It is the biggest question that has plagued Titanic fans for decades, ever since James Cameron released his Oscar-winning epic romance into the world. No, not "Why did Rose drop the Heart of the Sea into the ocean?" (Though, I do want a solid answer to that one.) Rather, fans have been making a big deal about why younger Rose (Kate Winslet) didn't slide over on that floating door so that her soul mate, Jack (Leonardo DiCaprio), could fit and -- you know -- not freeze to death. There has been debate and discussion, but now we have the answer as to why Rose didn't let Jack on the door from none other than James Cameron himself, who explains:
Obviously it was an artistic choice. The thing was just big enough to hold her, and not big enough to hold him. ... I think it's all kind of silly, really, that we're having this discussion 20 years later. But it does show that the film was effective in making Jack so endearing to the audience that it hurts them to see him die. Had he lived, the ending of the film would have been meaningless. ... The film is about death and separation; he had to die. So whether it was that, or whether a smoke stack fell on him, he was going down. It's called art, things happen for artistic reasons, not for physics reasons.
Somewhere, in the middle of that explanation, I started to feel bad for James Cameron. Yes, he can be steadfast and insufferable, uncompromising and rude. But it's because he has the ultimate control over all of his visions, be they of Terminators or Avatars, or even historic shipwrecks that happen to destroy a young love affair. There's a reason that Cameron has the two highest-grossing movies of all time. He's a brilliant storyteller, and he knew that Jack had to go so that Titanic could be timeless.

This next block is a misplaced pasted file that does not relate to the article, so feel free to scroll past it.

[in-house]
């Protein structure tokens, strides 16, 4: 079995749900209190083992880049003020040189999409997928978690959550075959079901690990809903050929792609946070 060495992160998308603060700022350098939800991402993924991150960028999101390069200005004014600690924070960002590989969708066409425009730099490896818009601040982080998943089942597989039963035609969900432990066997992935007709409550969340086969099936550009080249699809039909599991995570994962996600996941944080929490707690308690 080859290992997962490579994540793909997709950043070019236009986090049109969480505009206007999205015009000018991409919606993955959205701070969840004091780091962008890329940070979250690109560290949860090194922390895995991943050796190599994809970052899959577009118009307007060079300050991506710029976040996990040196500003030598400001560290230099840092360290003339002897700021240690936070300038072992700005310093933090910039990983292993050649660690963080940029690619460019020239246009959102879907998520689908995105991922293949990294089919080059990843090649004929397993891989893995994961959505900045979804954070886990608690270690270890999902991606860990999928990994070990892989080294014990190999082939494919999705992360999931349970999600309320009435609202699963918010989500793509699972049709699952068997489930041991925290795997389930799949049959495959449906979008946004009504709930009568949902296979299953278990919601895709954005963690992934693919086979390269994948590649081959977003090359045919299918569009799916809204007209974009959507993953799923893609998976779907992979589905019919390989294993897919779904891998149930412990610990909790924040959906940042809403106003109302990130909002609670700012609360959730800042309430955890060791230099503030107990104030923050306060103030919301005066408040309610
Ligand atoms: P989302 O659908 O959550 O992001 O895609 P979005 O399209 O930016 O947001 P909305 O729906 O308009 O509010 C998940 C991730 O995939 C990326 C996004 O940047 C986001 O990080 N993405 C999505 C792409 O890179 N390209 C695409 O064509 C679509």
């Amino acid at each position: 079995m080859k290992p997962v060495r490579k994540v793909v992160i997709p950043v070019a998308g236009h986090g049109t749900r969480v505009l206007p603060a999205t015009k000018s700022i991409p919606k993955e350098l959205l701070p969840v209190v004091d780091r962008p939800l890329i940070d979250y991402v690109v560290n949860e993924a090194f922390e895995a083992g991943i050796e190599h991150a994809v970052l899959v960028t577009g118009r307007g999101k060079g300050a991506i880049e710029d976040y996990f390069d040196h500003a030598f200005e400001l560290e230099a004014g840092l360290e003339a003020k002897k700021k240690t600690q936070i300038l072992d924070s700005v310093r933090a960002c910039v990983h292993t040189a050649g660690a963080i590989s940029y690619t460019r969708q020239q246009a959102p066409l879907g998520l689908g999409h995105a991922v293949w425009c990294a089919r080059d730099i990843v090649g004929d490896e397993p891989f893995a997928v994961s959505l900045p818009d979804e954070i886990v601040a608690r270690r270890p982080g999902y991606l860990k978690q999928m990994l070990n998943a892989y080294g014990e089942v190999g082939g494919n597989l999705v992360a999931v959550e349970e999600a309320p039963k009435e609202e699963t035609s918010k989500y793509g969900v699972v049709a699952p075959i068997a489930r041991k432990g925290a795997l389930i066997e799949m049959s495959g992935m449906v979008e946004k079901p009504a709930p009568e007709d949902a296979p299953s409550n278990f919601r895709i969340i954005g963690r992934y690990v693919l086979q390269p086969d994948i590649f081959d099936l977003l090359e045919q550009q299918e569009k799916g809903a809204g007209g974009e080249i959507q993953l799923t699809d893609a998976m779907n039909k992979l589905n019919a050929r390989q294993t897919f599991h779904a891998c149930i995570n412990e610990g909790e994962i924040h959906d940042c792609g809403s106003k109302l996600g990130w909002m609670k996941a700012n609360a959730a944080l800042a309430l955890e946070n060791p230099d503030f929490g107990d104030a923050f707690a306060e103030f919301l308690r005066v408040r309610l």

I felt bad for him, though, because you KNOW there's no way that he could have predicted that the controversy over the door would still be a thing 20 years after Titanic stormed the film industry and became the biggest thing since sliced bread. For real, the discussion has overwhelmed a subsection of our culture, with memes and jokes and episodes of Mythbusters dedicated to proving the how and the why about the conflict.
And the fact that it keeps coming up, and that he had to address it, likely gets under Cameron's skin in the best/worst way possible.
James Cameron was opening up to Vanity Fair as part of an ongoing commemoration of the 20th anniversary of Titanic, a movie that took home 11 Oscars, including Best Picture and Director. But Cameron's not ready to coast on the success of his previous films. He's about to head back to Pandora -- with Kate Winslet in tow -- for at least two more Avatar films... though maybe not all four Avatar sequels as promised. Will one of his Na'vi fit on a door? Only time will tell.